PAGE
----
Egypt ancient city unearthed by archaeologists

image copyrightEgyptian Ministry of Antiquities
image captionThe site may have been home to ancient Egyptian tomb builders

Archaeologists in Egypt have unearthed what they describe as a city that dates back more than 5,000 years, containing houses, tools, pottery and huge graves.

It lies by the River Nile, close to the Temple of Seti the First in Abydos.

Experts say the size of the 15 newly discovered graves indicates the high social standing of those buried.

It is believed the city was home to important officials and tomb builders and would have flourished during early-era ancient Egyptian times.

The discovery comes at a time when the country is trying re-energise its tourism industry, which has suffered amid militant violence since President Hosni Mubarak was overthrown in 2011.

image copyrightEgyptian Ministry of Antiquities
image copyrightEgyptian Ministry of Antiquities

Archaeologists have made a range of finds in the newly-discovered city including buildings, shards of pottery and tools.

It is believed that this location was home to important officials and tomb builders who may have been engaged in the construction of royal graves in the nearby sacred city of Abydos - a place of many temples, and a capital in an early period of ancient Egyptian history.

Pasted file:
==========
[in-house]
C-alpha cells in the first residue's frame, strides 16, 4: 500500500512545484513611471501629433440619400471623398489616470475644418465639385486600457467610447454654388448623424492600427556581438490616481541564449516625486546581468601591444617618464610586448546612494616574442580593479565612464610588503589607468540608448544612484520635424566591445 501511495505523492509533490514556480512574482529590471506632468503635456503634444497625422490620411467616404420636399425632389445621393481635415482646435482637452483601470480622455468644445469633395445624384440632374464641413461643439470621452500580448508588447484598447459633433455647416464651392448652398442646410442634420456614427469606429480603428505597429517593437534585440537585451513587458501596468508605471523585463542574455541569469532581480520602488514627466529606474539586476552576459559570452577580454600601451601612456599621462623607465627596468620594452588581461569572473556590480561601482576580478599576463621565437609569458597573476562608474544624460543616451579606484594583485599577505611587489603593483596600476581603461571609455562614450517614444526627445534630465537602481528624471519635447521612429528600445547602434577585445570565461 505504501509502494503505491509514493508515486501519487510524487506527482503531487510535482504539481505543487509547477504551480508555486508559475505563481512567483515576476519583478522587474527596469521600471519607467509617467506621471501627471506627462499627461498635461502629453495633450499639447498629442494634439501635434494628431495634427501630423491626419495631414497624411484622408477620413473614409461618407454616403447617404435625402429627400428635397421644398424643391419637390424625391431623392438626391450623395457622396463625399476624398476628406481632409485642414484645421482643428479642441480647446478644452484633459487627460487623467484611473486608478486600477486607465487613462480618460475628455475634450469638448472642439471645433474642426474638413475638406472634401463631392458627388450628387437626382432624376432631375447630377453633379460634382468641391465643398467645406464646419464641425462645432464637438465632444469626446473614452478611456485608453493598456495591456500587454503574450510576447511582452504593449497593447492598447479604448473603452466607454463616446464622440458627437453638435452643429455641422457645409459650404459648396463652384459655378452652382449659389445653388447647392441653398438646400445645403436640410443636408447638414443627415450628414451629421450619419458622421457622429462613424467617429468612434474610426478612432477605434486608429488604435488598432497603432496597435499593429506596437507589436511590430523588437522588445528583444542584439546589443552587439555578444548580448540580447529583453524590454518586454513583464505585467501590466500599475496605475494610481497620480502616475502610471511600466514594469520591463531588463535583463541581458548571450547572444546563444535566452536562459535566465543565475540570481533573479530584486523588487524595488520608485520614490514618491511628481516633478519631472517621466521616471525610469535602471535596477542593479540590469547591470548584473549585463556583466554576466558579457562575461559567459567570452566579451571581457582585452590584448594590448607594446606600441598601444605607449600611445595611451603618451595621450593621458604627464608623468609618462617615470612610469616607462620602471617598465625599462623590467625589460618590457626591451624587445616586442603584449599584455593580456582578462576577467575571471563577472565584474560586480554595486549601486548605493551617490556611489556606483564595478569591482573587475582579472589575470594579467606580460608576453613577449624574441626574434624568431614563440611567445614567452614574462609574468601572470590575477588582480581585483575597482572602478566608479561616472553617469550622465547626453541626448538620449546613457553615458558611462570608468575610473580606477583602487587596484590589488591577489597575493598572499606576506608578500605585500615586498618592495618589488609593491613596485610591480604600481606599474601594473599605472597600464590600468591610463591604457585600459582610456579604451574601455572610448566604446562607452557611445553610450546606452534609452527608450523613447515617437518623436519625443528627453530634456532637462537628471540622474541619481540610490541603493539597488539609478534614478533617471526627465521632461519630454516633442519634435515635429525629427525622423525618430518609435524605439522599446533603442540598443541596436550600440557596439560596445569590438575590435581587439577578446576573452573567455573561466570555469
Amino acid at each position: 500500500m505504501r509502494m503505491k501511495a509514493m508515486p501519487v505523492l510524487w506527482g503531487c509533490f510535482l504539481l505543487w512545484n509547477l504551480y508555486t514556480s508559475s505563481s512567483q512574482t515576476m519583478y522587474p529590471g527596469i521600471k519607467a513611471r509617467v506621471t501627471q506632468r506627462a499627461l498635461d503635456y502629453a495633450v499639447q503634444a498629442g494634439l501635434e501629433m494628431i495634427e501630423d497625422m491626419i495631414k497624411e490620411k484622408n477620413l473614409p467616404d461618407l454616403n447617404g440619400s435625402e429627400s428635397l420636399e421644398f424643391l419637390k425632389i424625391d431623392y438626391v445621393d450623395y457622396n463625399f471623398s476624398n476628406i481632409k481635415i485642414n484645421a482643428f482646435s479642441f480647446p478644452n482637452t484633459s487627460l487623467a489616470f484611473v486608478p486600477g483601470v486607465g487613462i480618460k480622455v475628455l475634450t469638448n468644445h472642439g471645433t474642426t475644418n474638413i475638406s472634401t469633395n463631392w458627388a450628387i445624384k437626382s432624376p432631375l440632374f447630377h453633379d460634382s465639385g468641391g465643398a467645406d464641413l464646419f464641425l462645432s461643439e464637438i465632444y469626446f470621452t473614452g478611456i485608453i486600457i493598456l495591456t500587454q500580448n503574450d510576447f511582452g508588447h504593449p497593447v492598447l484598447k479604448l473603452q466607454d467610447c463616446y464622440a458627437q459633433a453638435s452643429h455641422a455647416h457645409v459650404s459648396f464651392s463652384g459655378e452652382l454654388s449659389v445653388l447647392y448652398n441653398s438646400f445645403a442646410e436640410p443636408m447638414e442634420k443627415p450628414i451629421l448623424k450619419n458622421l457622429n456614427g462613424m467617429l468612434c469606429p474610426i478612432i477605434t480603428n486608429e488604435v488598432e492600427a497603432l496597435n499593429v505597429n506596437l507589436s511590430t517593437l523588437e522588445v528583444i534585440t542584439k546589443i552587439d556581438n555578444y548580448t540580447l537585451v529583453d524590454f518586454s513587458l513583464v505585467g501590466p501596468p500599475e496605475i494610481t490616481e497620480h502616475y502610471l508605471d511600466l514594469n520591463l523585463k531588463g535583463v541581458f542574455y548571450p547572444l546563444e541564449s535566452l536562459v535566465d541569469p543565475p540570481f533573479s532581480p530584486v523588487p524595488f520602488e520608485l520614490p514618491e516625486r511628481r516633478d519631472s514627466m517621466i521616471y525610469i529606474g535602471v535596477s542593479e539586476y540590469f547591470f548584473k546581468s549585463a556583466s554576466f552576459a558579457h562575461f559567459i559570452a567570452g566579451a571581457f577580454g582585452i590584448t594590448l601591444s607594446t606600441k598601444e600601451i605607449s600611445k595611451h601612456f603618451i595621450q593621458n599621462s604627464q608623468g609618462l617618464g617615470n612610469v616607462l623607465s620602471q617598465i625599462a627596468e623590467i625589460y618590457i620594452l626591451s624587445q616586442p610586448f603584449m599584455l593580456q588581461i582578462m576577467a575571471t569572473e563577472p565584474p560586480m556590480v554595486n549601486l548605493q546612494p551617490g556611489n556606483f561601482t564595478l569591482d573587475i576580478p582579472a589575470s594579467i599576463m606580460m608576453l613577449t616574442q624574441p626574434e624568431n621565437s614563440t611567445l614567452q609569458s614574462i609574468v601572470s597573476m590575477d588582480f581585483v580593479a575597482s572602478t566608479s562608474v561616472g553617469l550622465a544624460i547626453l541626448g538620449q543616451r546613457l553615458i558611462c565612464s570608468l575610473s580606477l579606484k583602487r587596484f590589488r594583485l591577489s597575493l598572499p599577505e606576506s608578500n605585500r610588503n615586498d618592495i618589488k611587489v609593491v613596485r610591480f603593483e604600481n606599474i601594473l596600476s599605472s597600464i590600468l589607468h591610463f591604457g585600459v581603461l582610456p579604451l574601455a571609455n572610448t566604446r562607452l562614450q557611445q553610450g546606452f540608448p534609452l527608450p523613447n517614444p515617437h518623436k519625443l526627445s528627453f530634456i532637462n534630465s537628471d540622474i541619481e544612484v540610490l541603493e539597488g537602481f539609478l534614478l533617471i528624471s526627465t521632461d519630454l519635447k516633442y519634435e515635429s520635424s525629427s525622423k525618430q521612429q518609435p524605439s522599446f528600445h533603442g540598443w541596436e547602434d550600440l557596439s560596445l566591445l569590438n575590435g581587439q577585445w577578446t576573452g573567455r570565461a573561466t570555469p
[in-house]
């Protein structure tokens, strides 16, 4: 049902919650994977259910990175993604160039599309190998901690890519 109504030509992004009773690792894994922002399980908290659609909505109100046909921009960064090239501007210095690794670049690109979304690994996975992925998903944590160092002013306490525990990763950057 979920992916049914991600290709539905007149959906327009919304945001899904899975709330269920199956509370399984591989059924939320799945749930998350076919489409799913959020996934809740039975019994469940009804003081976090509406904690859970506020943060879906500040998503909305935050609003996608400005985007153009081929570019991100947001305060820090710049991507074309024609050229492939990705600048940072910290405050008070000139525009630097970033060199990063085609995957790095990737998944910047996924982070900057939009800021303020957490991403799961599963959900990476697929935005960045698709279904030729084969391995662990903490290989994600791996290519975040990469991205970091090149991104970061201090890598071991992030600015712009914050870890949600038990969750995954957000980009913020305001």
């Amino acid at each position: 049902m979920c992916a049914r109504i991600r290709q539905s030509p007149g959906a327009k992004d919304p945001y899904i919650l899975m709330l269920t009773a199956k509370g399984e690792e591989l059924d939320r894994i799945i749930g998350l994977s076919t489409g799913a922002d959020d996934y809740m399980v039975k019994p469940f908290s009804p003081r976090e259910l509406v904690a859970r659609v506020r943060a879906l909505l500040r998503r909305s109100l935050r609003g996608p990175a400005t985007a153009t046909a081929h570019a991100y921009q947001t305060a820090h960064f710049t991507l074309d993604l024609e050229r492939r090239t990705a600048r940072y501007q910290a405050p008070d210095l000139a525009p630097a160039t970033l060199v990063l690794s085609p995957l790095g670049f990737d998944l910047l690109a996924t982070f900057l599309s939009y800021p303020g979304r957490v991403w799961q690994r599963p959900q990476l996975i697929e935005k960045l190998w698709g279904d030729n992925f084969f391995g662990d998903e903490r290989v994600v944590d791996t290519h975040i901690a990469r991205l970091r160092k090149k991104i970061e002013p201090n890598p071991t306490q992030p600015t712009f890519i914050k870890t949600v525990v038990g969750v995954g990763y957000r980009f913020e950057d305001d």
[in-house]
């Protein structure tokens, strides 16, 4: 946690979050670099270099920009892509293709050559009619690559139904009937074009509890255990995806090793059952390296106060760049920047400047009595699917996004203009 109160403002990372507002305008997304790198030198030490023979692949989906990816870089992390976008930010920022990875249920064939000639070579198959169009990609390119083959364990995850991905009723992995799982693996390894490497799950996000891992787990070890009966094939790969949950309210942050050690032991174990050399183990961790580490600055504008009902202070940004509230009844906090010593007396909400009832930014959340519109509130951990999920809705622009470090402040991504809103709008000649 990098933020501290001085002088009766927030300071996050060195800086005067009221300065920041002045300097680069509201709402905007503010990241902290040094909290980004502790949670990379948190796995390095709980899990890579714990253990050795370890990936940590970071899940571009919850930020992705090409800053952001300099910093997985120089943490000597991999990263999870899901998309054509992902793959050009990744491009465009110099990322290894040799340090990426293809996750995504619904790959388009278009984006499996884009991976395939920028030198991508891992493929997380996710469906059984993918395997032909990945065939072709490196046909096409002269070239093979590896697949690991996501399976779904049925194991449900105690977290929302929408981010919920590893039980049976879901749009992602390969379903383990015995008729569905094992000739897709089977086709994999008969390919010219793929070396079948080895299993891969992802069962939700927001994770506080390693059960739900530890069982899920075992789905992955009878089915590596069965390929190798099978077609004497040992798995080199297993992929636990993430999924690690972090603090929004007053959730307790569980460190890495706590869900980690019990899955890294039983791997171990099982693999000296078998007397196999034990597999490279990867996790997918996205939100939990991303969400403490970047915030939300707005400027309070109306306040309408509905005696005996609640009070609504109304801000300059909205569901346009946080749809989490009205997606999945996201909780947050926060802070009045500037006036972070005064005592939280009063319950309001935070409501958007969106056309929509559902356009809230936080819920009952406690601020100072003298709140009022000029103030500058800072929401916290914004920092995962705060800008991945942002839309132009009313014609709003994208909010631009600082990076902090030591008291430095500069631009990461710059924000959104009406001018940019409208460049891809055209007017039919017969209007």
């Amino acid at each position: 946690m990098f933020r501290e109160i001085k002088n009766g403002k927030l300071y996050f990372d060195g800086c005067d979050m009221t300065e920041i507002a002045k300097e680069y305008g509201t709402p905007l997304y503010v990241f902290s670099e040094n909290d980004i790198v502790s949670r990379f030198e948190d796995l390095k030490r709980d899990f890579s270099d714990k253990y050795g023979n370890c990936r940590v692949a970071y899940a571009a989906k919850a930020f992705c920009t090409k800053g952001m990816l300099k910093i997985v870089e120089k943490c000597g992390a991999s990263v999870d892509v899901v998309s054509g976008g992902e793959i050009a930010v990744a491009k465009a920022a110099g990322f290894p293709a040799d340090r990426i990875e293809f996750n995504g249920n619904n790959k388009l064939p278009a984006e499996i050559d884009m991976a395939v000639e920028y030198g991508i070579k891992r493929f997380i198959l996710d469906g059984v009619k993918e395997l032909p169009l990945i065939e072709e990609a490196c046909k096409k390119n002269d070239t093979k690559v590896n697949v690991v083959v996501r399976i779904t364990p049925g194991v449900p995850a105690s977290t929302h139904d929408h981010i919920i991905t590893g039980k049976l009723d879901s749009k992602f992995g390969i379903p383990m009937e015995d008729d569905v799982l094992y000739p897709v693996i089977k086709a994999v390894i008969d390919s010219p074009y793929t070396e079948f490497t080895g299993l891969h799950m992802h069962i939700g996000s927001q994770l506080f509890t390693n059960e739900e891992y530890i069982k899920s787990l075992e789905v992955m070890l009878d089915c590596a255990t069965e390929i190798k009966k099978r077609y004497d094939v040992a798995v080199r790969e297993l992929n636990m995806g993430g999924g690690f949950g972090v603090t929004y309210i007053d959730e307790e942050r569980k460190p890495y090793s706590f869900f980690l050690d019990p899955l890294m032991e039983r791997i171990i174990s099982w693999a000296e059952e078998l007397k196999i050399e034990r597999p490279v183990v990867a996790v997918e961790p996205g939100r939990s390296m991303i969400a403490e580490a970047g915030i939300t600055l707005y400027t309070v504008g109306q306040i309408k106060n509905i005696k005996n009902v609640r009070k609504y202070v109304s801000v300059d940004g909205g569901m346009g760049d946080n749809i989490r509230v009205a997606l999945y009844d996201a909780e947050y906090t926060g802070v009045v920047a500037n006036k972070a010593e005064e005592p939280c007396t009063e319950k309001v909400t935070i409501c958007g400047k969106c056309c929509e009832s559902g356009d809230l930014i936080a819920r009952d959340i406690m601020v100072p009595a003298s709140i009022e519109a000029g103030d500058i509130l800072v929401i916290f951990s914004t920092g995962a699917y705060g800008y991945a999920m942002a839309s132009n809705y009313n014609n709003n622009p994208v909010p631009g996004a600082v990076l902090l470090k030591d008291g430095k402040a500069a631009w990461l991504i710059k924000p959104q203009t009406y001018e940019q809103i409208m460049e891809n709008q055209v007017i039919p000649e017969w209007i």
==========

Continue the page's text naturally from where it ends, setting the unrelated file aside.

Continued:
The area is in the southern province of Sohag, in Upper Egypt, home also to the city of Luxor, one of the country's most popular tourist sites.

"About a mile behind where this material is said to be we have the necropolis with royal tombs going from before history to the period where we start getting royal names, we start getting identifiable kings," Prof Chris Eyre, an Egyptologist based at the University of Liverpool, told the BBC.

"So, this appears to be the town, the capital at the very beginning of Egyptian history."

The discovery was made by an archaeological mission that belongs to the country's Antiquities Ministry, and not a foreign group, officials quoted in Egypt Independent website said.

image copyrightGetty Images
image captionArchaeological sites near Luxor (above) and elsewhere in Egypt have struggled to attract visitors amid continued political uncertainty

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